MI law prohibits a driver from reading, manually typing, or sending a text message while driving. "The solution is very easy, just drop the distraction when you're driving", said Bruning. If your Global Positioning System isn't working properly or the driver gets lost, your fully charged smartphone will help to safely navigate you to your destination.
Drivers should be aware of all state laws related to distracted driving, particularly related to the prohibition of using a hand-held cell phone while traveling through school or highway work zones.
The National Highway Traffic Safety Administration reported that in 2014, 3,179 people were killed in distracted driving crashes and an estimated 431,000 people were injured in motor vehicle crashes involving a distracted driver, according to the local police department's press release.
"The theme is 'You drive". Violators pay a $136 minimum fine. "U Pay" campaign is being carried out in April because the National Safety Council has designated it as District Driving Awareness Month. "And sadly it's become normal for so many people", said Bagnariol. Put the phone down.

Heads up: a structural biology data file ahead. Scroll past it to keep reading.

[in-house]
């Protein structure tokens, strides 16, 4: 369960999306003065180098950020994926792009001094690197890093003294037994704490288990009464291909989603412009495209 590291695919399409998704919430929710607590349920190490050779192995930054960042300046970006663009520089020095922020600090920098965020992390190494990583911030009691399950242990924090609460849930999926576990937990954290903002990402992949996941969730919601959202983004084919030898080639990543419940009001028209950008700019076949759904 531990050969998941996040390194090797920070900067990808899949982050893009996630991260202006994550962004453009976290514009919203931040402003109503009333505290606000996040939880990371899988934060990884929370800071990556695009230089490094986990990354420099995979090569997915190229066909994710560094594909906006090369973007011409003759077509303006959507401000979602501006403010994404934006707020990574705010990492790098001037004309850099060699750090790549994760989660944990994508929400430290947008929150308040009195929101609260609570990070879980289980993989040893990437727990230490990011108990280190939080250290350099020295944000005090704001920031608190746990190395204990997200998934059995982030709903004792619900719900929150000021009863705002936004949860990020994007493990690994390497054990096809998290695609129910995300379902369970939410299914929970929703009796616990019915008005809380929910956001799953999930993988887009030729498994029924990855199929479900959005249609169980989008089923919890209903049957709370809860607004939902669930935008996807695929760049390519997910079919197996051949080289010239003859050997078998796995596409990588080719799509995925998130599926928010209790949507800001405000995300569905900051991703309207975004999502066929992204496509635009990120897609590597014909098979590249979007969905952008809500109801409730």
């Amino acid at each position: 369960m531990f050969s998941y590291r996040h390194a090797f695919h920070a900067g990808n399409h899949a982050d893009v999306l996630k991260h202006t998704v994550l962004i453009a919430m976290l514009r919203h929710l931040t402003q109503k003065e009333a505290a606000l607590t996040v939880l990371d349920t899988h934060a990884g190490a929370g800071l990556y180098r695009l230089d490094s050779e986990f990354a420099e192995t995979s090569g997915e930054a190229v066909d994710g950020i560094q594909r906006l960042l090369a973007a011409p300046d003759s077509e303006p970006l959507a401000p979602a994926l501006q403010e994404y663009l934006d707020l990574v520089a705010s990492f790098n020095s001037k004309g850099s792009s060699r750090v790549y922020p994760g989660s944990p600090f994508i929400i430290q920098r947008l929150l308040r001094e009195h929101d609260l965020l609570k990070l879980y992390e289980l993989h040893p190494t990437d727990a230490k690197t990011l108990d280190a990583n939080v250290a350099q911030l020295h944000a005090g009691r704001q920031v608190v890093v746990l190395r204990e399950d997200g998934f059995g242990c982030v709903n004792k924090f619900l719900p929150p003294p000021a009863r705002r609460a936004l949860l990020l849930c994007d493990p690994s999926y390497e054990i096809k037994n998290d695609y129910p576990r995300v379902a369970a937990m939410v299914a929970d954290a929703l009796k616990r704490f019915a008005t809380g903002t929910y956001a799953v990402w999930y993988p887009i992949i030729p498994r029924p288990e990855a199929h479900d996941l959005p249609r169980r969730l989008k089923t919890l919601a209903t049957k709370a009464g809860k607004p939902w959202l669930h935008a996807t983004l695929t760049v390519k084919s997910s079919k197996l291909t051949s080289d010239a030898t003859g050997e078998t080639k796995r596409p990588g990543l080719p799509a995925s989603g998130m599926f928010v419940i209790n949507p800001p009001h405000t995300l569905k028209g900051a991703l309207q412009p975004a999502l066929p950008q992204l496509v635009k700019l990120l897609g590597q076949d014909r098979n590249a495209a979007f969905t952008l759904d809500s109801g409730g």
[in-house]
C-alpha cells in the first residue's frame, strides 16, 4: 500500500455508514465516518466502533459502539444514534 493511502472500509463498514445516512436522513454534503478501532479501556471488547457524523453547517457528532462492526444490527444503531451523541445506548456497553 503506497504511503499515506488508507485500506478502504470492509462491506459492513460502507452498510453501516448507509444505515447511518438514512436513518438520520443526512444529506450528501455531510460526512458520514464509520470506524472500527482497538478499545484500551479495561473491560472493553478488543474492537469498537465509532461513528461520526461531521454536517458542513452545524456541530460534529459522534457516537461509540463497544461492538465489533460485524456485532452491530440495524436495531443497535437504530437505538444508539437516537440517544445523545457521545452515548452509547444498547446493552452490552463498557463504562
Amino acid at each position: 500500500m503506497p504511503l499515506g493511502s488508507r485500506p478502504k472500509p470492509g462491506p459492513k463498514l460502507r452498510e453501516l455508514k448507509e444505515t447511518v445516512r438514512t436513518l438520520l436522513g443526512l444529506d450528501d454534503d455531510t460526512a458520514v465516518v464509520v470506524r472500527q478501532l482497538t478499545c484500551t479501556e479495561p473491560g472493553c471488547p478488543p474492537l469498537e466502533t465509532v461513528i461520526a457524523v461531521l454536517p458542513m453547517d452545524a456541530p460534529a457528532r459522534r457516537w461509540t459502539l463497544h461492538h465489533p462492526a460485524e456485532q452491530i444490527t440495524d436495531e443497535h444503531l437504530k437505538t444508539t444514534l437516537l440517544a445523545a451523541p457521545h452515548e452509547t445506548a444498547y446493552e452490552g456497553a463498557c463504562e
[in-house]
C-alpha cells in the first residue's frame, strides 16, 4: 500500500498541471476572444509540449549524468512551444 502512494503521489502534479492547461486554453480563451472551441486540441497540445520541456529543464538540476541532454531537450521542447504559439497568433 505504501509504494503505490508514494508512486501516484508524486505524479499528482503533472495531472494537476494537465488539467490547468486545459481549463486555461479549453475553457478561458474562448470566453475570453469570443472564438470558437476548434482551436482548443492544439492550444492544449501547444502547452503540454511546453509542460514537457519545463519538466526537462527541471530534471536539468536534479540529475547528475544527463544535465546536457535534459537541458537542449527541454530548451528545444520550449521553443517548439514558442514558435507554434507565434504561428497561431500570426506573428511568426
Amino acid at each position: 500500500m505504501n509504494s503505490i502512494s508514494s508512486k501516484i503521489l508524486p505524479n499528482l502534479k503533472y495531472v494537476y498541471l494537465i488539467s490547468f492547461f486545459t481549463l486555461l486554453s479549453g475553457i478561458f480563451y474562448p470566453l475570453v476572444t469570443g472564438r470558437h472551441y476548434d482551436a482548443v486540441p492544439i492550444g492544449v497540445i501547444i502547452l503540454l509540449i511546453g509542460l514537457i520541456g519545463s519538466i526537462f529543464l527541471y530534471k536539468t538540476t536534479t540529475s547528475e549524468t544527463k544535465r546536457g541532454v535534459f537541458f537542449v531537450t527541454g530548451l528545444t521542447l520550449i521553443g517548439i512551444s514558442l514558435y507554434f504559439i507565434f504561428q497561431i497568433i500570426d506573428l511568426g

If you're a passenger, hold the driver's phone.
Speak up! If you see someone yo love texting and driving, say something.
Authorities across Washington state will begin cracking down on drivers using their cellphones behind the wheel.
Use cell-blocking technology for cell phones in company-owned vehicles.
There's nothing charming about teenagers using their phones while driving, either.
Greenwich police will be mounting an a campaign starting this week to cut down on distracted driving. 2017 Distracted Driving Crackdown": "Burlington County Sheriff's Department, Burlington City, Burlington Township, Cinnaminson, Delran, Eastampton, Florence, Lumberton, Mansfield, Palmyra, Pemberton Township, Riverside and Westampton. "It could actually save your life and the life of another driver!"
Not a day goes by that we don't see someone behind the wheel of an automobile looking at their smartphone instead of the road.
These extra patrols are part of Target Zero-striving to end traffic deaths and serious injuries in Washington by 2030.